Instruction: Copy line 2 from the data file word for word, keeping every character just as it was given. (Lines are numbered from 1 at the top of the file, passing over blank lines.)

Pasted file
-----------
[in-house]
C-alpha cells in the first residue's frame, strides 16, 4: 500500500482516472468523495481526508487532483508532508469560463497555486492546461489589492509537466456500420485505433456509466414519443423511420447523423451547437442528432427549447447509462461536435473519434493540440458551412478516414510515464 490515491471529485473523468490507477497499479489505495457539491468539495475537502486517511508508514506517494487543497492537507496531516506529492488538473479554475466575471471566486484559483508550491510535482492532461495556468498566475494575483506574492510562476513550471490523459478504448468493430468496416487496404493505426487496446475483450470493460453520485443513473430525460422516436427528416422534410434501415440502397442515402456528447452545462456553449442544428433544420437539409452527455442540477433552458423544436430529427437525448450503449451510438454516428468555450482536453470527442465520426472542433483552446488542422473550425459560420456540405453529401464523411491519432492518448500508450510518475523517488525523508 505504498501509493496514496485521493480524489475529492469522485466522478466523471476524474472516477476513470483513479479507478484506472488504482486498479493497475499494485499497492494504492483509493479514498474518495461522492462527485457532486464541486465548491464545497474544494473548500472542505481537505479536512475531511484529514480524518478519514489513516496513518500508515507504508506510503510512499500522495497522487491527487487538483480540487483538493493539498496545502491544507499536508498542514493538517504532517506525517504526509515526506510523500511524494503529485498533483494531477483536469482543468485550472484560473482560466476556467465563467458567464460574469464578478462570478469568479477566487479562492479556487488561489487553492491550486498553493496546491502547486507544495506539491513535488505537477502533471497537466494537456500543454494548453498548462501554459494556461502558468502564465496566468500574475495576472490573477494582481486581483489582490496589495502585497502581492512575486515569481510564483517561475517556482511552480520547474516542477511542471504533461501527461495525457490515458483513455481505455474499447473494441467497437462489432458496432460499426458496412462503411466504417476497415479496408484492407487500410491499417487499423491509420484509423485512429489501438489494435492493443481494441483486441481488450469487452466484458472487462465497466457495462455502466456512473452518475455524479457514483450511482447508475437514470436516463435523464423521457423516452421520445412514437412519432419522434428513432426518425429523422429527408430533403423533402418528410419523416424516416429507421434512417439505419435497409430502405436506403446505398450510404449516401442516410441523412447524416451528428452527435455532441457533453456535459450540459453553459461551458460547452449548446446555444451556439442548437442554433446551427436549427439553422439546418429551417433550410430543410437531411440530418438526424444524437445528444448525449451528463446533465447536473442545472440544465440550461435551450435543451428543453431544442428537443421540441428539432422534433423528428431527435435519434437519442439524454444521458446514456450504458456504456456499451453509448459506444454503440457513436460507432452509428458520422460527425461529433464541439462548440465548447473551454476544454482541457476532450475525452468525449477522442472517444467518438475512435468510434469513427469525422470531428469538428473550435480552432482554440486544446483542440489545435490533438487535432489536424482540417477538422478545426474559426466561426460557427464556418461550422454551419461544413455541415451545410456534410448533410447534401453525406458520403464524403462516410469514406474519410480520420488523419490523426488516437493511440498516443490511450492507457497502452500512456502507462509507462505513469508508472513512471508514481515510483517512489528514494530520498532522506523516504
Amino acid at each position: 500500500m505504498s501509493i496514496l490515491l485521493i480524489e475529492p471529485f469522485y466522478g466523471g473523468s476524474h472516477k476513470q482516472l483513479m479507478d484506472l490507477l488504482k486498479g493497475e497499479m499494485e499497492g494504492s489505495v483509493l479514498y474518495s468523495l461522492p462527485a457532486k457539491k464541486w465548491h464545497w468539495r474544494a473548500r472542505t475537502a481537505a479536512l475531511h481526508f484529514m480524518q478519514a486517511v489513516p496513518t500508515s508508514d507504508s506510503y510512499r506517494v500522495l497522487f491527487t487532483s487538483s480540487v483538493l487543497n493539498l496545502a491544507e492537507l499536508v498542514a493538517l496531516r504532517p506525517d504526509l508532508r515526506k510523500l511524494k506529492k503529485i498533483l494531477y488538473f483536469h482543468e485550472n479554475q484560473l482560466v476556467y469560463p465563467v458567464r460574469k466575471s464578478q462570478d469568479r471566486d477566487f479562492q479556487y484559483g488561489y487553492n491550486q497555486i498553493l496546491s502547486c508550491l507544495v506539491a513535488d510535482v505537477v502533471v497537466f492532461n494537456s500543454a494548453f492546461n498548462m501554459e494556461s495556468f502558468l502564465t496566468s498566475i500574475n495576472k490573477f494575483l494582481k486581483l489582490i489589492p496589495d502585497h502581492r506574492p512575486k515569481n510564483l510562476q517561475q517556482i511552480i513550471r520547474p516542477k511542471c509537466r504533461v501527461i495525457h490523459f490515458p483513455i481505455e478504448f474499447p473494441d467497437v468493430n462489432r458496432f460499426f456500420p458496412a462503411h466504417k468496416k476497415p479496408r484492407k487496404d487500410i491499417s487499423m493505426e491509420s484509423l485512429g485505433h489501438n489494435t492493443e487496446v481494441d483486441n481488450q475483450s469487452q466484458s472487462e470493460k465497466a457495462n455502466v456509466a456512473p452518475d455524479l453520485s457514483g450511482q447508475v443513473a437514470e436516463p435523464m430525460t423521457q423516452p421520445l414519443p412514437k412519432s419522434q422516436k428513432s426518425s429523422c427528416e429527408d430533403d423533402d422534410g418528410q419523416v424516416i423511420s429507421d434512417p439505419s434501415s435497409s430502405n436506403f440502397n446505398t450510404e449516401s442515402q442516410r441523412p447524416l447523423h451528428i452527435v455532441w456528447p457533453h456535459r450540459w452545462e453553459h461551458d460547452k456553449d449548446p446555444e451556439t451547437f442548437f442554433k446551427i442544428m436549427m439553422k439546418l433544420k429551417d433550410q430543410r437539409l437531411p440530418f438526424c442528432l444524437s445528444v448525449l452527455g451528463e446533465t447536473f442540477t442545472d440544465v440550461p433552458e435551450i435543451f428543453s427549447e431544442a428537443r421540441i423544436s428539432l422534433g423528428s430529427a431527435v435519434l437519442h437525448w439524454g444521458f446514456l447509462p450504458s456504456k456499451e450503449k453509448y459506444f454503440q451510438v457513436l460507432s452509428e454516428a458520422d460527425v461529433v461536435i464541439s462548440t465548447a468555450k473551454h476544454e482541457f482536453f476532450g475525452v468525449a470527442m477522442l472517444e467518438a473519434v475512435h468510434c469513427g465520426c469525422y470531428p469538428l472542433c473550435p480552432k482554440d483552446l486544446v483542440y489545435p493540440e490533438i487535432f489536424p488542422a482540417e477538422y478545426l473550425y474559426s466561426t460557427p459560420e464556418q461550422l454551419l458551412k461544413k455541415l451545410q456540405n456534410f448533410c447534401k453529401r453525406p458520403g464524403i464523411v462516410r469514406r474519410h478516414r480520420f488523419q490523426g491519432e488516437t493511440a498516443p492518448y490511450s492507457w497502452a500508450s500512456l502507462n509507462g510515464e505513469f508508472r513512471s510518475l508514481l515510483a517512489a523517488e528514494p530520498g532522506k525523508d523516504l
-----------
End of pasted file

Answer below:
C-alpha cells in the first residue's frame, strides 16, 4: 500500500482516472468523495481526508487532483508532508469560463497555486492546461489589492509537466456500420485505433456509466414519443423511420447523423451547437442528432427549447447509462461536435473519434493540440458551412478516414510515464 490515491471529485473523468490507477497499479489505495457539491468539495475537502486517511508508514506517494487543497492537507496531516506529492488538473479554475466575471471566486484559483508550491510535482492532461495556468498566475494575483506574492510562476513550471490523459478504448468493430468496416487496404493505426487496446475483450470493460453520485443513473430525460422516436427528416422534410434501415440502397442515402456528447452545462456553449442544428433544420437539409452527455442540477433552458423544436430529427437525448450503449451510438454516428468555450482536453470527442465520426472542433483552446488542422473550425459560420456540405453529401464523411491519432492518448500508450510518475523517488525523508 505504498501509493496514496485521493480524489475529492469522485466522478466523471476524474472516477476513470483513479479507478484506472488504482486498479493497475499494485499497492494504492483509493479514498474518495461522492462527485457532486464541486465548491464545497474544494473548500472542505481537505479536512475531511484529514480524518478519514489513516496513518500508515507504508506510503510512499500522495497522487491527487487538483480540487483538493493539498496545502491544507499536508498542514493538517504532517506525517504526509515526506510523500511524494503529485498533483494531477483536469482543468485550472484560473482560466476556467465563467458567464460574469464578478462570478469568479477566487479562492479556487488561489487553492491550486498553493496546491502547486507544495506539491513535488505537477502533471497537466494537456500543454494548453498548462501554459494556461502558468502564465496566468500574475495576472490573477494582481486581483489582490496589495502585497502581492512575486515569481510564483517561475517556482511552480520547474516542477511542471504533461501527461495525457490515458483513455481505455474499447473494441467497437462489432458496432460499426458496412462503411466504417476497415479496408484492407487500410491499417487499423491509420484509423485512429489501438489494435492493443481494441483486441481488450469487452466484458472487462465497466457495462455502466456512473452518475455524479457514483450511482447508475437514470436516463435523464423521457423516452421520445412514437412519432419522434428513432426518425429523422429527408430533403423533402418528410419523416424516416429507421434512417439505419435497409430502405436506403446505398450510404449516401442516410441523412447524416451528428452527435455532441457533453456535459450540459453553459461551458460547452449548446446555444451556439442548437442554433446551427436549427439553422439546418429551417433550410430543410437531411440530418438526424444524437445528444448525449451528463446533465447536473442545472440544465440550461435551450435543451428543453431544442428537443421540441428539432422534433423528428431527435435519434437519442439524454444521458446514456450504458456504456456499451453509448459506444454503440457513436460507432452509428458520422460527425461529433464541439462548440465548447473551454476544454482541457476532450475525452468525449477522442472517444467518438475512435468510434469513427469525422470531428469538428473550435480552432482554440486544446483542440489545435490533438487535432489536424482540417477538422478545426474559426466561426460557427464556418461550422454551419461544413455541415451545410456534410448533410447534401453525406458520403464524403462516410469514406474519410480520420488523419490523426488516437493511440498516443490511450492507457497502452500512456502507462509507462505513469508508472513512471508514481515510483517512489528514494530520498532522506523516504